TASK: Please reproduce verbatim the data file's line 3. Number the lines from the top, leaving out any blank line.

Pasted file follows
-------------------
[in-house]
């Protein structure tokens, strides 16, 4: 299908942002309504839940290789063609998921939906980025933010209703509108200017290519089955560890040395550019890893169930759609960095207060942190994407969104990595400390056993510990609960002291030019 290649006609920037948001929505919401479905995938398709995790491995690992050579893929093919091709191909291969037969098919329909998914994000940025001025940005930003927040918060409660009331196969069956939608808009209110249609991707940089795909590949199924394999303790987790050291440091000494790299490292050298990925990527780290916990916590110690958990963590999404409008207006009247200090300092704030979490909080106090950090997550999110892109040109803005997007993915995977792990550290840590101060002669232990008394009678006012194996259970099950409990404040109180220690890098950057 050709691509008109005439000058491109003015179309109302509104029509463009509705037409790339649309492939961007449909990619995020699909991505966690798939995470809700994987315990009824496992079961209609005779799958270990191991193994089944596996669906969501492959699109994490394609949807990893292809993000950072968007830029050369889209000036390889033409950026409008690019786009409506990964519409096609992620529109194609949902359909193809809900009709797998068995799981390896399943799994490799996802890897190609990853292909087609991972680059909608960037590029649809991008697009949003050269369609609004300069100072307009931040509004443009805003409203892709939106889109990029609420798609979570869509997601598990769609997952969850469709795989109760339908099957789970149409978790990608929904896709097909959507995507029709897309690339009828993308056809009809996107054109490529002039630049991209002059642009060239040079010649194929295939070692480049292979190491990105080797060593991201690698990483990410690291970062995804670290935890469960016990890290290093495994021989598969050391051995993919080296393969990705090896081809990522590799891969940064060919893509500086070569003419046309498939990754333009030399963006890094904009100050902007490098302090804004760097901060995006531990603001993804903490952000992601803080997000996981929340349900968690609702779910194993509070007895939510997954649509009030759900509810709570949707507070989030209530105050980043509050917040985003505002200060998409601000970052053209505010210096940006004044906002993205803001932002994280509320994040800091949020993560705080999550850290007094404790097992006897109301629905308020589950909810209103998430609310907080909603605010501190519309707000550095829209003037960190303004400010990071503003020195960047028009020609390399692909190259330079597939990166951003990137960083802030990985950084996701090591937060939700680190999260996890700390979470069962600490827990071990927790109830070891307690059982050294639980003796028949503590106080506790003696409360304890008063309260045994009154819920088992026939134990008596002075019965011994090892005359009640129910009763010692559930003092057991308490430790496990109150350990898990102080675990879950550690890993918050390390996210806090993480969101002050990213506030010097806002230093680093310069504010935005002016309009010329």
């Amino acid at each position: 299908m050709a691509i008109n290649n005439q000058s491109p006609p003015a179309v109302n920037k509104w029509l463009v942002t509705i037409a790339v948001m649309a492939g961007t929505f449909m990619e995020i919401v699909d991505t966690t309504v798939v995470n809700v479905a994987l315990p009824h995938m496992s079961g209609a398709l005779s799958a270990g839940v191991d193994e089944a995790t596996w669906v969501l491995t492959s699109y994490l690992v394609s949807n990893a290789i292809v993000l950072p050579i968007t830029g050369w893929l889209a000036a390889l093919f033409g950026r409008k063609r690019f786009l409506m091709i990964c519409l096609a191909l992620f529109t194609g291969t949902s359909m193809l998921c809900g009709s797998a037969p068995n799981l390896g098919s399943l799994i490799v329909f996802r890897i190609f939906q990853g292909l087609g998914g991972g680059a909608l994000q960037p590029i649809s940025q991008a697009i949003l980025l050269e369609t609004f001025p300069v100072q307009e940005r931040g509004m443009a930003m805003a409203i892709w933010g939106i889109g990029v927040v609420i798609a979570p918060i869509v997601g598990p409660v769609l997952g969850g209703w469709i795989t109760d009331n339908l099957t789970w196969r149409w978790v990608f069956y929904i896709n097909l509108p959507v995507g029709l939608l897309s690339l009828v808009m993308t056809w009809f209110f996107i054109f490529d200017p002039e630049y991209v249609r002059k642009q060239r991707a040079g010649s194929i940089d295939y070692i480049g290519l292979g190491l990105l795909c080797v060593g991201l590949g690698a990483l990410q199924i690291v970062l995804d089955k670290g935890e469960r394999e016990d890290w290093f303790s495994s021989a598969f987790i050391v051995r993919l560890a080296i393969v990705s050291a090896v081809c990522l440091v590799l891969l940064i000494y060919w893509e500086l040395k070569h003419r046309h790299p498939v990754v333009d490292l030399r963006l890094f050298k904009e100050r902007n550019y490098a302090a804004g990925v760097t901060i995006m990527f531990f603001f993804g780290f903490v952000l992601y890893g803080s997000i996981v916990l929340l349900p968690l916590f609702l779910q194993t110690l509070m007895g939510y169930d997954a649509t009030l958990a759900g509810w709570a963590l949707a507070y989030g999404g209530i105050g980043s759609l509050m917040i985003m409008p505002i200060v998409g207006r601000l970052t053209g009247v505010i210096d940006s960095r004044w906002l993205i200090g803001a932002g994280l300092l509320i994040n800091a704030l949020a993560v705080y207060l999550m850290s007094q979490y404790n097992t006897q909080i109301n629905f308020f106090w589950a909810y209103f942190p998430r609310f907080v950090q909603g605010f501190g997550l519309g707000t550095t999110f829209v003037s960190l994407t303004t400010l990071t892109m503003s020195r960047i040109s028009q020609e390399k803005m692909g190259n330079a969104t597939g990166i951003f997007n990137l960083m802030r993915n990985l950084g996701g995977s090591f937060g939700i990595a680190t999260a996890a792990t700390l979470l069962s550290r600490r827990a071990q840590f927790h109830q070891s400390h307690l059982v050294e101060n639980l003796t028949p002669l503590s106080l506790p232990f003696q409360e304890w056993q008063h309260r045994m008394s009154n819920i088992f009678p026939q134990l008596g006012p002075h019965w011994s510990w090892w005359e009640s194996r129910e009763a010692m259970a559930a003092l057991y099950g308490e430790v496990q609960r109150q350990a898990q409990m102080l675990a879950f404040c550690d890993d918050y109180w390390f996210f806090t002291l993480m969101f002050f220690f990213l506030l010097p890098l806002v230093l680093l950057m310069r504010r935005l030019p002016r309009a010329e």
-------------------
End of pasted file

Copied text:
């Amino acid at each position: 299908m050709a691509i008109n290649n005439q000058s491109p006609p003015a179309v109302n920037k509104w029509l463009v942002t509705i037409a790339v948001m649309a492939g961007t929505f449909m990619e995020i919401v699909d991505t966690t309504v798939v995470n809700v479905a994987l315990p009824h995938m496992s079961g209609a398709l005779s799958a270990g839940v191991d193994e089944a995790t596996w669906v969501l491995t492959s699109y994490l690992v394609s949807n990893a290789i292809v993000l950072p050579i968007t830029g050369w893929l889209a000036a390889l093919f033409g950026r409008k063609r690019f786009l409506m091709i990964c519409l096609a191909l992620f529109t194609g291969t949902s359909m193809l998921c809900g009709s797998a037969p068995n799981l390896g098919s399943l799994i490799v329909f996802r890897i190609f939906q990853g292909l087609g998914g991972g680059a909608l994000q960037p590029i649809s940025q991008a697009i949003l980025l050269e369609t609004f001025p300069v100072q307009e940005r931040g509004m443009a930003m805003a409203i892709w933010g939106i889109g990029v927040v609420i798609a979570p918060i869509v997601g598990p409660v769609l997952g969850g209703w469709i795989t109760d009331n339908l099957t789970w196969r149409w978790v990608f069956y929904i896709n097909l509108p959507v995507g029709l939608l897309s690339l009828v808009m993308t056809w009809f209110f996107i054109f490529d200017p002039e630049y991209v249609r002059k642009q060239r991707a040079g010649s194929i940089d295939y070692i480049g290519l292979g190491l990105l795909c080797v060593g991201l590949g690698a990483l990410q199924i690291v970062l995804d089955k670290g935890e469960r394999e016990d890290w290093f303790s495994s021989a598969f987790i050391v051995r993919l560890a080296i393969v990705s050291a090896v081809c990522l440091v590799l891969l940064i000494y060919w893509e500086l040395k070569h003419r046309h790299p498939v990754v333009d490292l030399r963006l890094f050298k904009e100050r902007n550019y490098a302090a804004g990925v760097t901060i995006m990527f531990f603001f993804g780290f903490v952000l992601y890893g803080s997000i996981v916990l929340l349900p968690l916590f609702l779910q194993t110690l509070m007895g939510y169930d997954a649509t009030l958990a759900g509810w709570a963590l949707a507070y989030g999404g209530i105050g980043s759609l509050m917040i985003m409008p505002i200060v998409g207006r601000l970052t053209g009247v505010i210096d940006s960095r004044w906002l993205i200090g803001a932002g994280l300092l509320i994040n800091a704030l949020a993560v705080y207060l999550m850290s007094q979490y404790n097992t006897q909080i109301n629905f308020f106090w589950a909810y209103f942190p998430r609310f907080v950090q909603g605010f501190g997550l519309g707000t550095t999110f829209v003037s960190l994407t303004t400010l990071t892109m503003s020195r960047i040109s028009q020609e390399k803005m692909g190259n330079a969104t597939g990166i951003f997007n990137l960083m802030r993915n990985l950084g996701g995977s090591f937060g939700i990595a680190t999260a996890a792990t700390l979470l069962s550290r600490r827990a071990q840590f927790h109830q070891s400390h307690l059982v050294e101060n639980l003796t028949p002669l503590s106080l506790p232990f003696q409360e304890w056993q008063h309260r045994m008394s009154n819920i088992f009678p026939q134990l008596g006012p002075h019965w011994s510990w090892w005359e009640s194996r129910e009763a010692m259970a559930a003092l057991y099950g308490e430790v496990q609960r109150q350990a898990q409990m102080l675990a879950f404040c550690d890993d918050y109180w390390f996210f806090t002291l993480m969101f002050f220690f990213l506030l010097p890098l806002v230093l680093l950057m310069r504010r935005l030019p002016r309009a010329e």